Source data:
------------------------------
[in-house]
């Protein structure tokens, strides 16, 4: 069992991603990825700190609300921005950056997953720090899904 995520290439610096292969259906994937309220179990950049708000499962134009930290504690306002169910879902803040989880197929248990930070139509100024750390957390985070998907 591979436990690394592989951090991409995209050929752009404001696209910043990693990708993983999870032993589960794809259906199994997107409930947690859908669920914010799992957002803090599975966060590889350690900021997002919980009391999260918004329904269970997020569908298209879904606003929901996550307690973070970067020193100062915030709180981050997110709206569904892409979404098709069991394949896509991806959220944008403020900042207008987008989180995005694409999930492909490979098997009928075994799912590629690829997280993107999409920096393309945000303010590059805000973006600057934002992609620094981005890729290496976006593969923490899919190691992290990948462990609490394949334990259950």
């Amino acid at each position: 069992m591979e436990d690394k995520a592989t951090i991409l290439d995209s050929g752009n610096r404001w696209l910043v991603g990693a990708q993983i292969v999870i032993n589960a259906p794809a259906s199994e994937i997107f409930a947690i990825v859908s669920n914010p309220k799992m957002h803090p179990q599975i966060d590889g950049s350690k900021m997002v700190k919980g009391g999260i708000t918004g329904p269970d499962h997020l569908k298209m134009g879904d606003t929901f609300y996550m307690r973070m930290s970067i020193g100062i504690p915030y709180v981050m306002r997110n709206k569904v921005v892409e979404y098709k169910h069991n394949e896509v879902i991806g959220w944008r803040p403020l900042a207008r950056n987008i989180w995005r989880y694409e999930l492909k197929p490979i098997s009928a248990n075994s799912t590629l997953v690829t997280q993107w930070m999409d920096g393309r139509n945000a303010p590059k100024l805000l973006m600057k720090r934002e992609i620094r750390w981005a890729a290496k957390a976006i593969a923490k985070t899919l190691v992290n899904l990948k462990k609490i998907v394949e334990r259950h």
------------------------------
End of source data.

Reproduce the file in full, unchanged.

[in-house]
């Protein structure tokens, strides 16, 4: 069992991603990825700190609300921005950056997953720090899904 995520290439610096292969259906994937309220179990950049708000499962134009930290504690306002169910879902803040989880197929248990930070139509100024750390957390985070998907 591979436990690394592989951090991409995209050929752009404001696209910043990693990708993983999870032993589960794809259906199994997107409930947690859908669920914010799992957002803090599975966060590889350690900021997002919980009391999260918004329904269970997020569908298209879904606003929901996550307690973070970067020193100062915030709180981050997110709206569904892409979404098709069991394949896509991806959220944008403020900042207008987008989180995005694409999930492909490979098997009928075994799912590629690829997280993107999409920096393309945000303010590059805000973006600057934002992609620094981005890729290496976006593969923490899919190691992290990948462990609490394949334990259950």
């Amino acid at each position: 069992m591979e436990d690394k995520a592989t951090i991409l290439d995209s050929g752009n610096r404001w696209l910043v991603g990693a990708q993983i292969v999870i032993n589960a259906p794809a259906s199994e994937i997107f409930a947690i990825v859908s669920n914010p309220k799992m957002h803090p179990q599975i966060d590889g950049s350690k900021m997002v700190k919980g009391g999260i708000t918004g329904p269970d499962h997020l569908k298209m134009g879904d606003t929901f609300y996550m307690r973070m930290s970067i020193g100062i504690p915030y709180v981050m306002r997110n709206k569904v921005v892409e979404y098709k169910h069991n394949e896509v879902i991806g959220w944008r803040p403020l900042a207008r950056n987008i989180w995005r989880y694409e999930l492909k197929p490979i098997s009928a248990n075994s799912t590629l997953v690829t997280q993107w930070m999409d920096g393309r139509n945000a303010p590059k100024l805000l973006m600057k720090r934002e992609i620094r750390w981005a890729a290496k957390a976006i593969a923490k985070t899919l190691v992290n899904l990948k462990k609490i998907v394949e334990r259950h």